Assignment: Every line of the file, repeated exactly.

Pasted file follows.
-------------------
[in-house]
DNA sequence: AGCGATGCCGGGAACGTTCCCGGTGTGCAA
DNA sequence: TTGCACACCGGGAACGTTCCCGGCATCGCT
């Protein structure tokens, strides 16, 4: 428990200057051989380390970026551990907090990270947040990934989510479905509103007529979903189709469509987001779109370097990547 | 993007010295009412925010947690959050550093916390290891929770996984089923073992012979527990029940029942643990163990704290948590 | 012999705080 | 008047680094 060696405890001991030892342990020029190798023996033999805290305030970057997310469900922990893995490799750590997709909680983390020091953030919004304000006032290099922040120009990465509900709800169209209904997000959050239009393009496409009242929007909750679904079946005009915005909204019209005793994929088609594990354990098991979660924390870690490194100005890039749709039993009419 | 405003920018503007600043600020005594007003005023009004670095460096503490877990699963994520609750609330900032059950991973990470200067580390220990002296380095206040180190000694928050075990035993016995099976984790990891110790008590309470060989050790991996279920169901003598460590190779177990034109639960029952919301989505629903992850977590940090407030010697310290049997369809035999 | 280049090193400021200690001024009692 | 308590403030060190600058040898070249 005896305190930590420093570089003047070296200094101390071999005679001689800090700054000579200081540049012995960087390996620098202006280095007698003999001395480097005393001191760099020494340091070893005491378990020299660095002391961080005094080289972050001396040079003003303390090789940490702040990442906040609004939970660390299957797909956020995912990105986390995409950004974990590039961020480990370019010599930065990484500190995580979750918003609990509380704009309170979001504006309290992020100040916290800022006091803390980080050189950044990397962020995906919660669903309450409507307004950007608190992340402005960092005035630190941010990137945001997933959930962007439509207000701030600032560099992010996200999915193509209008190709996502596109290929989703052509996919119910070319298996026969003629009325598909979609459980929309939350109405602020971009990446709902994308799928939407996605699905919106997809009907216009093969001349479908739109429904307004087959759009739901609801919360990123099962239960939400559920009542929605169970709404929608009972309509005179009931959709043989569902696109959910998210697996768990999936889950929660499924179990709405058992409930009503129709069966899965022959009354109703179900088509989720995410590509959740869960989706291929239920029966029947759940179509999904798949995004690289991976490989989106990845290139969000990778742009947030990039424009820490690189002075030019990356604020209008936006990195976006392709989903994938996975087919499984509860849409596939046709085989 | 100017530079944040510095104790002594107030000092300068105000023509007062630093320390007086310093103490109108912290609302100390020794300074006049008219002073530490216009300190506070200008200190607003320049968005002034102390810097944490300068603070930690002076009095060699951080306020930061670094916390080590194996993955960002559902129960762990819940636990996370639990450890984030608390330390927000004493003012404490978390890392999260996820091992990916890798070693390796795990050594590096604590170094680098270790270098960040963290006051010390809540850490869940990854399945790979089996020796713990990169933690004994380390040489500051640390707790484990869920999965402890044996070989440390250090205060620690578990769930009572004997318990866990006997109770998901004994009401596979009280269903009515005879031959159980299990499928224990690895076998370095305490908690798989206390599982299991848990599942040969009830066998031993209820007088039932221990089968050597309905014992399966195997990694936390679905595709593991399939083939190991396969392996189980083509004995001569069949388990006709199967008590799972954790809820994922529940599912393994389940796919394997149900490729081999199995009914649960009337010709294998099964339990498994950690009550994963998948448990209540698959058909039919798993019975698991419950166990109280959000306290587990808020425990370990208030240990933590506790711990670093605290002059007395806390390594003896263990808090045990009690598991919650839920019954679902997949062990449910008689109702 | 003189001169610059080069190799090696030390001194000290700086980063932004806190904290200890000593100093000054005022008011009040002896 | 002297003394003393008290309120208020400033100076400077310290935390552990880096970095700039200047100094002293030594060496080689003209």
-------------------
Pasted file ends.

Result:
[in-house]
DNA sequence: AGCGATGCCGGGAACGTTCCCGGTGTGCAA
DNA sequence: TTGCACACCGGGAACGTTCCCGGCATCGCT
């Protein structure tokens, strides 16, 4: 428990200057051989380390970026551990907090990270947040990934989510479905509103007529979903189709469509987001779109370097990547 | 993007010295009412925010947690959050550093916390290891929770996984089923073992012979527990029940029942643990163990704290948590 | 012999705080 | 008047680094 060696405890001991030892342990020029190798023996033999805290305030970057997310469900922990893995490799750590997709909680983390020091953030919004304000006032290099922040120009990465509900709800169209209904997000959050239009393009496409009242929007909750679904079946005009915005909204019209005793994929088609594990354990098991979660924390870690490194100005890039749709039993009419 | 405003920018503007600043600020005594007003005023009004670095460096503490877990699963994520609750609330900032059950991973990470200067580390220990002296380095206040180190000694928050075990035993016995099976984790990891110790008590309470060989050790991996279920169901003598460590190779177990034109639960029952919301989505629903992850977590940090407030010697310290049997369809035999 | 280049090193400021200690001024009692 | 308590403030060190600058040898070249 005896305190930590420093570089003047070296200094101390071999005679001689800090700054000579200081540049012995960087390996620098202006280095007698003999001395480097005393001191760099020494340091070893005491378990020299660095002391961080005094080289972050001396040079003003303390090789940490702040990442906040609004939970660390299957797909956020995912990105986390995409950004974990590039961020480990370019010599930065990484500190995580979750918003609990509380704009309170979001504006309290992020100040916290800022006091803390980080050189950044990397962020995906919660669903309450409507307004950007608190992340402005960092005035630190941010990137945001997933959930962007439509207000701030600032560099992010996200999915193509209008190709996502596109290929989703052509996919119910070319298996026969003629009325598909979609459980929309939350109405602020971009990446709902994308799928939407996605699905919106997809009907216009093969001349479908739109429904307004087959759009739901609801919360990123099962239960939400559920009542929605169970709404929608009972309509005179009931959709043989569902696109959910998210697996768990999936889950929660499924179990709405058992409930009503129709069966899965022959009354109703179900088509989720995410590509959740869960989706291929239920029966029947759940179509999904798949995004690289991976490989989106990845290139969000990778742009947030990039424009820490690189002075030019990356604020209008936006990195976006392709989903994938996975087919499984509860849409596939046709085989 | 100017530079944040510095104790002594107030000092300068105000023509007062630093320390007086310093103490109108912290609302100390020794300074006049008219002073530490216009300190506070200008200190607003320049968005002034102390810097944490300068603070930690002076009095060699951080306020930061670094916390080590194996993955960002559902129960762990819940636990996370639990450890984030608390330390927000004493003012404490978390890392999260996820091992990916890798070693390796795990050594590096604590170094680098270790270098960040963290006051010390809540850490869940990854399945790979089996020796713990990169933690004994380390040489500051640390707790484990869920999965402890044996070989440390250090205060620690578990769930009572004997318990866990006997109770998901004994009401596979009280269903009515005879031959159980299990499928224990690895076998370095305490908690798989206390599982299991848990599942040969009830066998031993209820007088039932221990089968050597309905014992399966195997990694936390679905595709593991399939083939190991396969392996189980083509004995001569069949388990006709199967008590799972954790809820994922529940599912393994389940796919394997149900490729081999199995009914649960009337010709294998099964339990498994950690009550994963998948448990209540698959058909039919798993019975698991419950166990109280959000306290587990808020425990370990208030240990933590506790711990670093605290002059007395806390390594003896263990808090045990009690598991919650839920019954679902997949062990449910008689109702 | 003189001169610059080069190799090696030390001194000290700086980063932004806190904290200890000593100093000054005022008011009040002896 | 002297003394003393008290309120208020400033100076400077310290935390552990880096970095700039200047100094002293030594060496080689003209």